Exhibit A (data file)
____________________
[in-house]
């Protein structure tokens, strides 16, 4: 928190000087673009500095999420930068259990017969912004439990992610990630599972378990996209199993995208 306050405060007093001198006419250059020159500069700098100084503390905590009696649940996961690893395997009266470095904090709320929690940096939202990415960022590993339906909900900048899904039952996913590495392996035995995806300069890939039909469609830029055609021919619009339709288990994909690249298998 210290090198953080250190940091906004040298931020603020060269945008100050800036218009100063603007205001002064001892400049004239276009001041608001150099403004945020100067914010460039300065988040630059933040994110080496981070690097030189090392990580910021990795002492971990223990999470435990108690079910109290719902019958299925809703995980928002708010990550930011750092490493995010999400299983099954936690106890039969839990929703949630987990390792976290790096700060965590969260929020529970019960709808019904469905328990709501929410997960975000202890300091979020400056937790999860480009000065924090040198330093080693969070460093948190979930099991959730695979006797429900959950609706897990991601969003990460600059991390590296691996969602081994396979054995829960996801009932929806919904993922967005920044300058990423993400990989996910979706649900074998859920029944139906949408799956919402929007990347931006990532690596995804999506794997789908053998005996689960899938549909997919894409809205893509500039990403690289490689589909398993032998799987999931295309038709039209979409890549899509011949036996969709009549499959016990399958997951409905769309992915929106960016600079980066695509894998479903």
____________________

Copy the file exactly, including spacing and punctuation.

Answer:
[in-house]
């Protein structure tokens, strides 16, 4: 928190000087673009500095999420930068259990017969912004439990992610990630599972378990996209199993995208 306050405060007093001198006419250059020159500069700098100084503390905590009696649940996961690893395997009266470095904090709320929690940096939202990415960022590993339906909900900048899904039952996913590495392996035995995806300069890939039909469609830029055609021919619009339709288990994909690249298998 210290090198953080250190940091906004040298931020603020060269945008100050800036218009100063603007205001002064001892400049004239276009001041608001150099403004945020100067914010460039300065988040630059933040994110080496981070690097030189090392990580910021990795002492971990223990999470435990108690079910109290719902019958299925809703995980928002708010990550930011750092490493995010999400299983099954936690106890039969839990929703949630987990390792976290790096700060965590969260929020529970019960709808019904469905328990709501929410997960975000202890300091979020400056937790999860480009000065924090040198330093080693969070460093948190979930099991959730695979006797429900959950609706897990991601969003990460600059991390590296691996969602081994396979054995829960996801009932929806919904993922967005920044300058990423993400990989996910979706649900074998859920029944139906949408799956919402929007990347931006990532690596995804999506794997789908053998005996689960899938549909997919894409809205893509500039990403690289490689589909398993032998799987999931295309038709039209979409890549899509011949036996969709009549499959016990399958997951409905769309992915929106960016600079980066695509894998479903």